All in all, controversy is good for science and you should understand that without controversy, the science is dead.  When all scientists agree about everything, then that science had reached a dead end.  Fortunately, this has never happened and likely never will.  It's not a sign of some inherent problem with science.  Controversy is at the heart of a vibrant, living science!

Where scientists go astray is when they take or offer criticism personally.  The topic isn't supposed to be the scientist, it's the science!  No matter how mean-spirited an opponent may be, however, don't lower yourself to that level.  You're not being threatened.  It's your work!  And your work isn't beyond question, right?  Real humans find it all too easy to feel threatened by opposition, but you can't be a scientist without generating opposition!  Be prepared for it.  Keep your mind open to new ideas and be willing to admit when your notions need to be abandoned in the face of a superior understanding.

Monday, November 10, 2014

Some thoughts as we approach Veteran's Day

Collectively, Americans have come far from the days of the war in Vietnam.  Now, it seems we have learned that we can honor the warriors even as we protest the war.  My Vietnam experience was not one of a combat soldier.  I didn't believe that war was in the best interests of the US, and I have mixed feelings to this day about my service there.  I didn't carry a gun in the boonies and shoot at the "enemy", but I did what was asked of me by my nation.  No one spat on me when I arrived back in "the world" (as we called the US, then) at 3:00 am in Ft. Lewis, WA.  But there was no "welcome home" either.  My life was changed by my experiences in the military and I'm still trying to decide the sign of the balance - negative or positive. At least now I do see more positives than when the experience was more recent to me.

There will be an outpouring of thanks tomorrow for all the veterans, as well as for those currently serving.  That's a sort of progress, I think.  But there are other perspectives on this day of recognition for veterans.  Most of the wars on foreign soil we've conducted since WWII haven't involved a real threat to American freedoms at home, so our military personnel have been killing and being killed for causes that are pretty far removed from protection of American freedom.  The war fighters, now including both men and women, in the wars since WWII may have been heroic in their battlefield actions on behalf of their brothers/sisters in arms, but that heroism is not based on defending America, per se.  These soldiers, sailors, marines, and airmen (not all males, anymore) have been carrying out the orders passed on to them by their civilian leaders, irrespective of the rationale on which those orders are based.  They're doing their duty as best they can, doing what is asked of them by their nation, doing what they've sworn to do, doing what they're paid to do.  In real wars - not the sanitized wars of righteous Americans battling the evil servants of an evil nation often portrayed by political "leaders" - Americans engage in atrocities amounting to war crimes, just as their enemies do.  War is an evil, poisonous thing that attacks the morality of all its participants.  The victors may put the losers on trial for war crimes, but their hands are never lily-white clean.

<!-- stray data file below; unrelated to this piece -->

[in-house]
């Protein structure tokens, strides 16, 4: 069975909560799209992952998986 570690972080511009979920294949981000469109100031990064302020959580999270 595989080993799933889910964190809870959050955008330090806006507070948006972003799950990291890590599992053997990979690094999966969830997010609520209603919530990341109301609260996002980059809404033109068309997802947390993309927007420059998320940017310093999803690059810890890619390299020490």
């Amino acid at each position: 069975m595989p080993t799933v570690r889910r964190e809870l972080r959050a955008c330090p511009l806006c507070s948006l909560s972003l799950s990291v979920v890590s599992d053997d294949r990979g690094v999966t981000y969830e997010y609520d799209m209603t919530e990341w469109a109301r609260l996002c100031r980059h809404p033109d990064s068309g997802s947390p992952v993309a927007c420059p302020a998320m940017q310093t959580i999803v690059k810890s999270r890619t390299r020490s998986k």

I came home from Vietnam with no flashbacks, nightmares, and ingrained fears (all symptoms of PTSD) because I was "in the rear, with the gear".  But many did come back from wars on foreign soil with psychological problems, in part because of things they had seen and in which they had participated.  I offer no judgment of anyone who may have done immoral things in the military - who carried out unlawful orders.  Those participating in incidents like My Lai certainly are responsible for what they did (Nuremberg established that principle), but I'm not in any position to judge them.  I don't know what I would have done had I been there - my good fortune in my war was to escape such awful situations.  I'm grateful for that.  I'm certainly no hero, by any stretch of the imagination.  With time, I've mostly come to terms with my service and am not at all ashamed to be a military veteran who participated (in a very minor way) in a war on foreign soil - like my son - and my father before me.  In my family, we have answered the call of our nation.

The real crime, in my opinion, is that we ask our young people to engage in wars, not only to defend our liberty, but in many instances to carry out the political will of our government by the application of violent force on our "enemies".  We throw them into the cesspool that is a real war and we expect - no, demand - that they come back squeaky clean.  Let us all ponder that as we recognize our war fighters for their service on this national holiday!  May we eventually come to learn that war is supposed to be a last resort, engaged in to defend ourselves and our allies from those who would harm us - not to be a violent means of imposing our political will on others.